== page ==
The renowned concert venue Carnegie Hall has announced the full schedule of events and performances that will take place in February and March 2022. Afrofuturism will not only take center stage at Carnegie Hall, but will also be presented as a citywide festival celebrating the Black experimental genre that spans across art, literature and music.

“Across New York City, leading cultural organizations present multidisciplinary programming that touches African and African diasporic philosophies, speculative fiction, mythology, comics, quantum physics, cosmology, technology, and more. A diverse range of online offerings also includes film screenings, exhibitions, and talks with some of the leading thinkers and creatives in this multitiered experience,” says the official Carnegie Hall website.

Musical performances include the internationally acclaimed, Grammy-award winning producer, rapper, composer and filmmaker, Flying Lotus, who will be making his Carnegie Hall debut on Feb. 12 at 8 p.m.; music from the Sun Ra Arkestra featuring Kelsey Lu and Moor Mother on Feb. 17 at 9 p.m.; artist Nicole Mitchell’s Black Earth Ensemble who perform Xenogenesis Suite, inspired by renowned Afrofuturist author Octavia E. Butler; the powerful afro-experimental jazz artist Angel Bat Dawid on Feb. 24 at 7 p.m., and much more.

In addition, Carnegie Hall will present an exhibition entitled The Black Angel of History: Myth-Science, Metamodernism, and the Metaverse in the Zankel Hall Gallery beginning Feb. 3. The exhibition was curated by Afrofuturism Curatorial Council member Reynaldo Anderson and the Black Speculative Arts Movement. “The Black Angel of History has returned in our hour of decision,” said Anderson. “Black speculative artists from near, abroad and across the sea, inspired by its message, have plumbed the souls of Black folk to share the vision.”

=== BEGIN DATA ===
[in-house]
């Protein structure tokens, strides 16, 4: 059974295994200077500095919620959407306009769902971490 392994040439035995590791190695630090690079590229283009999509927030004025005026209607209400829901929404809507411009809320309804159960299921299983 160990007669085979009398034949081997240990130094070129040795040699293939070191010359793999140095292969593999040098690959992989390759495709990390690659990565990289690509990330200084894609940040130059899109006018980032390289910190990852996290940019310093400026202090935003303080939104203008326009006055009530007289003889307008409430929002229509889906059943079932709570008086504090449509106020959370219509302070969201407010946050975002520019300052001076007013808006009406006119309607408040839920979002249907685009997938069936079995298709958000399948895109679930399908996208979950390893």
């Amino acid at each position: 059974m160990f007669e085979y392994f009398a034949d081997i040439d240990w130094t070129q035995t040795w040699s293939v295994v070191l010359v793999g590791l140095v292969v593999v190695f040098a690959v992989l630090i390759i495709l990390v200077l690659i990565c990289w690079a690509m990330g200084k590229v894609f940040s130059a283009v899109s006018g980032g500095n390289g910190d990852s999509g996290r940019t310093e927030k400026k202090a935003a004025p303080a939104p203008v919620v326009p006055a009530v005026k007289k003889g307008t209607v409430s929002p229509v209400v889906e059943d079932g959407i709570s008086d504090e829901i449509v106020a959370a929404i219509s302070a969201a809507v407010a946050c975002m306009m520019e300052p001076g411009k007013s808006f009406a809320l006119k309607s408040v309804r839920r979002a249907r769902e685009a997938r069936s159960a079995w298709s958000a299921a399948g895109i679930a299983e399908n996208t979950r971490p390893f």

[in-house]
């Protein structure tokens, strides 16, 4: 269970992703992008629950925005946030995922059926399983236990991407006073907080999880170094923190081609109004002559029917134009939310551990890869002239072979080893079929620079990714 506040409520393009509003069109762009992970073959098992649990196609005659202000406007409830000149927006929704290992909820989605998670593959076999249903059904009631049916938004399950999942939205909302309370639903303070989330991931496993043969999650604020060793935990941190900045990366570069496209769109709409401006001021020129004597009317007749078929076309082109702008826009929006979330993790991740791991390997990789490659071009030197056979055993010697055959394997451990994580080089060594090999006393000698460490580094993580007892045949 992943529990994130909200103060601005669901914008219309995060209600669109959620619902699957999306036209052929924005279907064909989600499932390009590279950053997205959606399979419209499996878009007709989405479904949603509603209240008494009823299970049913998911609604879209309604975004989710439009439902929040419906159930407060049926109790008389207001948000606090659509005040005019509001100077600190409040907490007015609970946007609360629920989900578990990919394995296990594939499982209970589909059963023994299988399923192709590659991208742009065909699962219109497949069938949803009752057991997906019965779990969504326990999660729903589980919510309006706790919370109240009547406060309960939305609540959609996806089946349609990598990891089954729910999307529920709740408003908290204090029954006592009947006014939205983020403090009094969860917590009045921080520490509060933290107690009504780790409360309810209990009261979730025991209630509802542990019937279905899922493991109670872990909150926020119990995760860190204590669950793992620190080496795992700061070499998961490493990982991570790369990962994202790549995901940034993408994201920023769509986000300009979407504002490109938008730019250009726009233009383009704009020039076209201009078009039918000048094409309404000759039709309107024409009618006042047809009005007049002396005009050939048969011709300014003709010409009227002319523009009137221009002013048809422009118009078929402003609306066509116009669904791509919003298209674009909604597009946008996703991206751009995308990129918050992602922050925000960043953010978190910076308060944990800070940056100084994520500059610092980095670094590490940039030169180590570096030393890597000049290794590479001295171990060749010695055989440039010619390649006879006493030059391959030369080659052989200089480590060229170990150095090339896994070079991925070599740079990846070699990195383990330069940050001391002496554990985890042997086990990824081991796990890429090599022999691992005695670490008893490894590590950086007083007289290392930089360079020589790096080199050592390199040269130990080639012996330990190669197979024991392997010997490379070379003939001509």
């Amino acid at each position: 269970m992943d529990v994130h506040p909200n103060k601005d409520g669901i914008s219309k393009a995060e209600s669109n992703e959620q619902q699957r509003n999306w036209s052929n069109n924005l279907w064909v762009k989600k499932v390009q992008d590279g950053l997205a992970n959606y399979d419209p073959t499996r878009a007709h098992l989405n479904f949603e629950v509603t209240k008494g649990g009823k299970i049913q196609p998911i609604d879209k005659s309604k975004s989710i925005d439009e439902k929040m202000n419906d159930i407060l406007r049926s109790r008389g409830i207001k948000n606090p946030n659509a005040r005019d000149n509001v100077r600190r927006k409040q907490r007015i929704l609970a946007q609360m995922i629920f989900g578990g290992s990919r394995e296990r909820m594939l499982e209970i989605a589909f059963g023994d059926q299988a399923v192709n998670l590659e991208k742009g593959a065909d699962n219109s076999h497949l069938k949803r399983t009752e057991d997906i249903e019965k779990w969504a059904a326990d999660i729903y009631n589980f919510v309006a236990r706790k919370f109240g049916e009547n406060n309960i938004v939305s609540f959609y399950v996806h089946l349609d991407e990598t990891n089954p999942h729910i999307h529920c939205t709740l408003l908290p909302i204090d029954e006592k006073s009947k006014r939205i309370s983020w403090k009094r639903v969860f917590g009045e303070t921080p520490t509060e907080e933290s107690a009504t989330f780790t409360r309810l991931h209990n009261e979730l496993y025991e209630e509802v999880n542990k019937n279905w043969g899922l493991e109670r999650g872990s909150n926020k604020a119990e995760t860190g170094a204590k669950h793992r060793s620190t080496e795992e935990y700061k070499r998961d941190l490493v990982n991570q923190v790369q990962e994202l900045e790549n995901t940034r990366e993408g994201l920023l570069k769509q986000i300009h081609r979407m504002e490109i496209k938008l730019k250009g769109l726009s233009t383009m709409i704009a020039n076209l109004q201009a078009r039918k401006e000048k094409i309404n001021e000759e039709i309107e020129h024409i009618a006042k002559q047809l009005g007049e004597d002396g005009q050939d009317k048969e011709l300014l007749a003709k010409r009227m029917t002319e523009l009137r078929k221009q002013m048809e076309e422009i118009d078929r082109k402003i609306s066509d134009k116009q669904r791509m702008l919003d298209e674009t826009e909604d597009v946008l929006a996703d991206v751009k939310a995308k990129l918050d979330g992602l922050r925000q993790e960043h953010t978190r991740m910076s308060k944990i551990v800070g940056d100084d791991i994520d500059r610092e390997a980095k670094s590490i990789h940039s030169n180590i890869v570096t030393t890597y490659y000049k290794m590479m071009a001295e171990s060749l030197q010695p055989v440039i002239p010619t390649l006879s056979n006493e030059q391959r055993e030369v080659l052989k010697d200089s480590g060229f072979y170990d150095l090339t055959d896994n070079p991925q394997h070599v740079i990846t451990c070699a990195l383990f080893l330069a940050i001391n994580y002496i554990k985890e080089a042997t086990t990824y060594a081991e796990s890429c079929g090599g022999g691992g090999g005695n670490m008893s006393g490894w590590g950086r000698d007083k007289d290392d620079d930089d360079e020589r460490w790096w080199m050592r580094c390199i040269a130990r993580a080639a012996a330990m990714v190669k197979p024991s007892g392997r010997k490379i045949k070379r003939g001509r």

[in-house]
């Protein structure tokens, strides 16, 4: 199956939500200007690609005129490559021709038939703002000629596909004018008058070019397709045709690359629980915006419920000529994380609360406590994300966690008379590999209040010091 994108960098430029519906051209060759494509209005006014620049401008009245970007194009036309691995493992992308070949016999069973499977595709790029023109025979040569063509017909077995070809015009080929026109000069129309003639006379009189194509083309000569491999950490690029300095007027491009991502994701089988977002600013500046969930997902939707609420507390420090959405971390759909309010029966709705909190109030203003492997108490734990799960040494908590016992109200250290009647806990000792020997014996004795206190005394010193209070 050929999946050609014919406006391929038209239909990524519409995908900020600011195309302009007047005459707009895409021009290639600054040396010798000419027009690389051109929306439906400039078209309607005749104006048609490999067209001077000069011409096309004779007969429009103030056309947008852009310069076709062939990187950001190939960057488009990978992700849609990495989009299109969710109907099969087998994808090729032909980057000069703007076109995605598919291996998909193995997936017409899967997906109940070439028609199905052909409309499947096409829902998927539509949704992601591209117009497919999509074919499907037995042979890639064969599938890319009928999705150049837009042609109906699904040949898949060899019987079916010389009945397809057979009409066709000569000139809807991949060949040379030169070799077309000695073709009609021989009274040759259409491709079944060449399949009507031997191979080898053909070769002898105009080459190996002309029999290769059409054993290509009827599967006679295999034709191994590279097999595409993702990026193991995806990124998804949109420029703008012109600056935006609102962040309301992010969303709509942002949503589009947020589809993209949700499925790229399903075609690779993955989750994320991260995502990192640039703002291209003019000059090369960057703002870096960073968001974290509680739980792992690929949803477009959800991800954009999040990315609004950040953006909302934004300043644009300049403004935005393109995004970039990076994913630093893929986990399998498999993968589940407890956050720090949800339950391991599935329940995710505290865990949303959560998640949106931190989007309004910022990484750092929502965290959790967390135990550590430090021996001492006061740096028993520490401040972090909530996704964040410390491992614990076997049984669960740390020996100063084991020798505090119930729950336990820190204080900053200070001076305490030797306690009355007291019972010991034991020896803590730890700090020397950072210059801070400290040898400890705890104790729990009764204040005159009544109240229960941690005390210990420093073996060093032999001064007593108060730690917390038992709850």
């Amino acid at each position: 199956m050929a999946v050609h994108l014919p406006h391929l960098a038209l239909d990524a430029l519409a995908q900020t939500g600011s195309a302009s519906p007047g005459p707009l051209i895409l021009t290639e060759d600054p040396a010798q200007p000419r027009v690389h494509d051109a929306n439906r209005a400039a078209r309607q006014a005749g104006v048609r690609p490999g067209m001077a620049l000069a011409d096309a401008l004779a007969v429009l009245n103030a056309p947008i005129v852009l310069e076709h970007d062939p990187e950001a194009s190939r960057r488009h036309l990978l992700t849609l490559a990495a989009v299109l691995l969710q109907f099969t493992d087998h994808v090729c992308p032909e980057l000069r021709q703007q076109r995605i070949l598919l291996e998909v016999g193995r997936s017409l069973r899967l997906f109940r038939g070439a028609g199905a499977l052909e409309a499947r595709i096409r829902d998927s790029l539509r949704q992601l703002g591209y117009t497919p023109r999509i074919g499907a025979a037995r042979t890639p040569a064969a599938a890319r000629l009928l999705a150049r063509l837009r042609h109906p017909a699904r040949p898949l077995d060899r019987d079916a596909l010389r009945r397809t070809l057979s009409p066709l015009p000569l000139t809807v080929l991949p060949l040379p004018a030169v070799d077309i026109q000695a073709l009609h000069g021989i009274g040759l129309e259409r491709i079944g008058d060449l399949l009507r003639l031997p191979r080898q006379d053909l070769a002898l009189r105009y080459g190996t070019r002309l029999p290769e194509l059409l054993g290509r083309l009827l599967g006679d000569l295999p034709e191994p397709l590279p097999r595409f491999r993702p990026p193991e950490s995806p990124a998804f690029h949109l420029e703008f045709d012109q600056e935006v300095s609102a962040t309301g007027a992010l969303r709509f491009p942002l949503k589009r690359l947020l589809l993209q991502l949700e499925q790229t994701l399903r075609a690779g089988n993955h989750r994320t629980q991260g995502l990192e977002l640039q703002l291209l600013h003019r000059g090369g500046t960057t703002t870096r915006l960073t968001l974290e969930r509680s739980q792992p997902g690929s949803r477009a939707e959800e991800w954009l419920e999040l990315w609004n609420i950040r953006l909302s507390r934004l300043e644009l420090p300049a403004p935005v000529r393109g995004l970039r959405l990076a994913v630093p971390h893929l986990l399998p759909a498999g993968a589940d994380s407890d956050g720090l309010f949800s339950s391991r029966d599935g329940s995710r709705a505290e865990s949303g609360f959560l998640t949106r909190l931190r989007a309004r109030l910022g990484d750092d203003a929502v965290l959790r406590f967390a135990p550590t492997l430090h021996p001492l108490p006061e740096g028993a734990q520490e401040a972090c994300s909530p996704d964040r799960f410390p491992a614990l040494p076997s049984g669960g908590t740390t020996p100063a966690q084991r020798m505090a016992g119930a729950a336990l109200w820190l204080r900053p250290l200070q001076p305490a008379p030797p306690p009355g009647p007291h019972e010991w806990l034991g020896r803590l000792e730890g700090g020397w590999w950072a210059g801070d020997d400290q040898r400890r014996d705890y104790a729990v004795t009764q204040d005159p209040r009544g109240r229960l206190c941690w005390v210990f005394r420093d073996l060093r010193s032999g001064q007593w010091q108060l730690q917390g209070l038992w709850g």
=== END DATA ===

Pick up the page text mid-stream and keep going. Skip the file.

“In developing this festival over the past several years, it’s been exciting to see how Afrofuturism embraces such a diverse array of art forms and the intrinsic role it plays in pop culture,” said Clive Gillinson, Carnegie Hall’s executive and artistic director. “With the incredibly valuable guidance of our Afrofuturism Curatorial Council and in collaboration with our festival partners, we look forward to taking audiences on a vivid journey into this forward-looking theme. It offers the opportunity to experience different genres of music and to expand upon the Hall’s explorations of Black culture undertaken in a number of our previous festivals which have paid tribute to the African American cultural legacy, including programming that examined music and art created in the time of slavery and the Great Migration and during the Civil Rights Movement in the 1960s. With

Afrofuturism, we invite people to join us on a journey of discovery, to be inspired, and to imagine new and empowering visions of the future.”

Other events include Black Feminist Futures at the Schomburg Center as a part of the 10th annual Black Comic Book Festival, Apollo Live Wire: Black Notes / Femme Futures at the Apollo Theater.

To learn more about this month-long series of events, visit

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